strum, plonk and surging snippy surgery
as the cackling, pounding blood music flows
lopsidedly, seemingly up, down and round
the hill with an increasingly demented
air as a marching band engorges itself
Ourobouros-style inside the victim’s head.
The religiose cacophony of the likes of C93′s Dog’s
Blood Rising and Bowers’ own compositional
method (which he terms sound theatre) bubbles
up through the mire on synthetic strings
and sampled roadworks, a symphony of multimedia
detritus emergent as the brain begins to
recurse upon itself, then shatter under
the strain of catastrophic failure. The
stumbling, slurred incoherence of a stroke
sufferer comes via the poor abused piano
once again and shivery strands of synthesis,
smeared and traumatised by tape manipulations
in the throes of Modernist spasms and bilious
There are repeated visitations to rhythmic
devices – clocks, pulsing arteries, bright
shards of painful sound stabbing straight
for the inner ear, bowel-churning rumbles
of the corpus under
stress and strain – whose recurrence builds
into a narrative of dissolution, of inevitable
consequences of the blockage of blood flow
to the brain. Part three (“…and will never
be again”) brings medical emergency sounds
in as the patient stabilises, the whirr and
heave of assisted breathing phasing in and
out of audibility with the immanence of those
pearly gates and white-lit voids chiming
at the brink. The thrum, crunch and crashes
of the orchestral heaves take up the strain,
the musical body undergoing its own catharsis
as the voices return. Indistinct and unquiet,
their speech is hesitant, their laughter
hollow and the moans chorused to a fragmentary
swing coda, jazz mired in a soup of dissonant
brazen memories as the words decay to nullity.
A dizzying descent into malfunction on the most personal of levels, Rupture marks a return to gelatinous surrealistic pillow music from NWW in one of those fortuitous collaborations which was just waiting for the right circumstances to happen.
Richard Allen ~ 26th January 2012
One hour, three minutes and thirty seconds
of death: that’s one way to describe Rupture,
and in this case, the description is literal.
This concept album seeks to “create a musical
illustration” of the dying brain following
a stroke; and damn, is it powerful. The
brain is a miraculous storage facility, but
following a stroke, all of the neurons get
jumbled. The ensuing hodgepodge of
memory and fantasy, important and inconsequential
is fearsome and wondrous all at once. So
much packed into electrical impulses! So
much beauty, so much despair! All of
these conflicting thoughts and feelings are
present in Rupture, an album composed
in a tightly controlled fashion, yet ironically
reflective of chaos.
Shy strings and sullen brass introduce the
stroke: bursts of color like tiny stars exploding
in the brain. A series of drum rolls
leads to an ominous passageway. From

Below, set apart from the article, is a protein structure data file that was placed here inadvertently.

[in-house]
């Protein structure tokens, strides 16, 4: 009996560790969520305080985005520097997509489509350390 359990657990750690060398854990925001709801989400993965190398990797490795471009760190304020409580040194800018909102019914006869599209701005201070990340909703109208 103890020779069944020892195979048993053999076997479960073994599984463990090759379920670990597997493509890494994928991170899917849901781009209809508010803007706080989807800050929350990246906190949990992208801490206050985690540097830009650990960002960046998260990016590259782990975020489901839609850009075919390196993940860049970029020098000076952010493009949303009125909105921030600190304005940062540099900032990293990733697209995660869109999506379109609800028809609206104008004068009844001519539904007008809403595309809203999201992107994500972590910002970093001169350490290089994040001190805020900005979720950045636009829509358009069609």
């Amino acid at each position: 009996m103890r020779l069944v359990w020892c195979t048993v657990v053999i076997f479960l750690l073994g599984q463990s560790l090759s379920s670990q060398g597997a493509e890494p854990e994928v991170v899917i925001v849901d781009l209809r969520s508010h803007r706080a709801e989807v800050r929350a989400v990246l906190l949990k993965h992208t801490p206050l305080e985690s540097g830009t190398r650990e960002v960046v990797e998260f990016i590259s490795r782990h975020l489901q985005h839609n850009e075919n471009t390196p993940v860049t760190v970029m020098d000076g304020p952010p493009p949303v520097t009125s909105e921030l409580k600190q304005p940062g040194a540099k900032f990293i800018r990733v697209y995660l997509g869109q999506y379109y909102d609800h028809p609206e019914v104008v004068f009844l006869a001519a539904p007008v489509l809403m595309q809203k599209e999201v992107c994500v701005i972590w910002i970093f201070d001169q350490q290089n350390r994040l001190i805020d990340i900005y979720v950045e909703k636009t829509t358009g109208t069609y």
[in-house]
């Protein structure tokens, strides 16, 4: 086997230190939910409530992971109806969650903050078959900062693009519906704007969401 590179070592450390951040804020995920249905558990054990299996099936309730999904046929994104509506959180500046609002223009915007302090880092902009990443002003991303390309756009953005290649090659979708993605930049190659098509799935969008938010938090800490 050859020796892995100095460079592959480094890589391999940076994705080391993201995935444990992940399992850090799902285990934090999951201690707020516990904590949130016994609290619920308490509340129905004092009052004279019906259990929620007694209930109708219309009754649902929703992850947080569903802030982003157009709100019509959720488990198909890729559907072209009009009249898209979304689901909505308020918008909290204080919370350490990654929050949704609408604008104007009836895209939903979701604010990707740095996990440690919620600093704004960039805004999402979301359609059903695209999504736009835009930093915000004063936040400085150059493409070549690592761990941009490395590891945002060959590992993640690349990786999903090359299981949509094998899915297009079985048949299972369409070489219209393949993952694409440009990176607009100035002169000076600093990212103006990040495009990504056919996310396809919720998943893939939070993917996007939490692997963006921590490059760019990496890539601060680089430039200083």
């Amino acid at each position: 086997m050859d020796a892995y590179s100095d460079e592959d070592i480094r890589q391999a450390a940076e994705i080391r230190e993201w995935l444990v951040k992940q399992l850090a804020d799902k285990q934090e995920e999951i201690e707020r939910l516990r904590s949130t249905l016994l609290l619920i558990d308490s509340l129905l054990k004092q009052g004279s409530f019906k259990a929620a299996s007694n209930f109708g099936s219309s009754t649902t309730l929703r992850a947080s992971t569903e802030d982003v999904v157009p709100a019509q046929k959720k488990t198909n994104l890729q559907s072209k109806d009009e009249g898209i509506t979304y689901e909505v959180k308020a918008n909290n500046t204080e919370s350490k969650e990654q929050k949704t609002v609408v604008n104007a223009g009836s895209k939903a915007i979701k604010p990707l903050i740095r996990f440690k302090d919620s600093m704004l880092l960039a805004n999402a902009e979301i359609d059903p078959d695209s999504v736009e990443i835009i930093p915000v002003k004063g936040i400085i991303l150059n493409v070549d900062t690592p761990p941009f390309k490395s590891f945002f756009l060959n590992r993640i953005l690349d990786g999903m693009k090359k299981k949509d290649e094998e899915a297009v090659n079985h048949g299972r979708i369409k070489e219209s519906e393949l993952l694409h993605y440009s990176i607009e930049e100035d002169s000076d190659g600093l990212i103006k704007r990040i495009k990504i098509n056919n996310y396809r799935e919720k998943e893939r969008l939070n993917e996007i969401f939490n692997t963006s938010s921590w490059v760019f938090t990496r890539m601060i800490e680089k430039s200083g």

whence do these incoherent voices stem? Are
their chants sinister or benign? (To
quote Jacob’s Ladder, “if you’re
frightened of dying, and you’re holding on,
you’ll see demons tearing your life away”.) Is there
a message embedded in their code? And
what of the radio transmission that follows? Is
it a memory, a phantasm, a TV show? Who
will sort these things out? Why do sense
not? Who in, as wonder? Feel. Truth,
Piccadilly Records ~ Record Store Day 2012
Due to popular demand this work is now available as a very limited double vinyl LP in a special edition for Record Store day 2012.
It's the first collaboration of
Steven Stapleton's Nurse With Wound and composer/sculptor
Graham Bowers. It is, without doubt, one
of the best things we have ever released.
It's an extremely unnerving, but also hauntingly
moving listening experience. The work is
an attempt to create a musical illustration
of the "goings-on" in the brain
during the last hour and three minutes of
a life after suffering a major stroke. It
is multi-layered and is primarily concerned
with the internal chaos caused by the loss
of control of thought processes, responses
and consequential actions, with all types
of incoherent disjointed memories and present
real time events - as well as moments of
lucidity, panic and fear - clashing, merging
It's essentially one long piece, but is presented here over 4 sides of finest quality 150 gm virgin vinyl. . "...a life as it now is,. ...is not what it was, ...and will never be again" The records have been expertly mastered for vinyl and cut by Noel Summerville at 3345 Mastering, who's 30 + years of experience of cutting vinyl speak for themselves. It arrives packaged in a beautiful gloss laminated gatefold sleeve, featuring artwork from both Babs Santini and Graham Bowers and a full colour insert. At the artists' request, it is limited to just 500 copies.
250 copies of these have been created for Record Store Day. This edition will additionally contain an extra insert, each one being a unique hand created piece of art, mounted on black fine art paper and individually signed and numbered by Steven and Graham.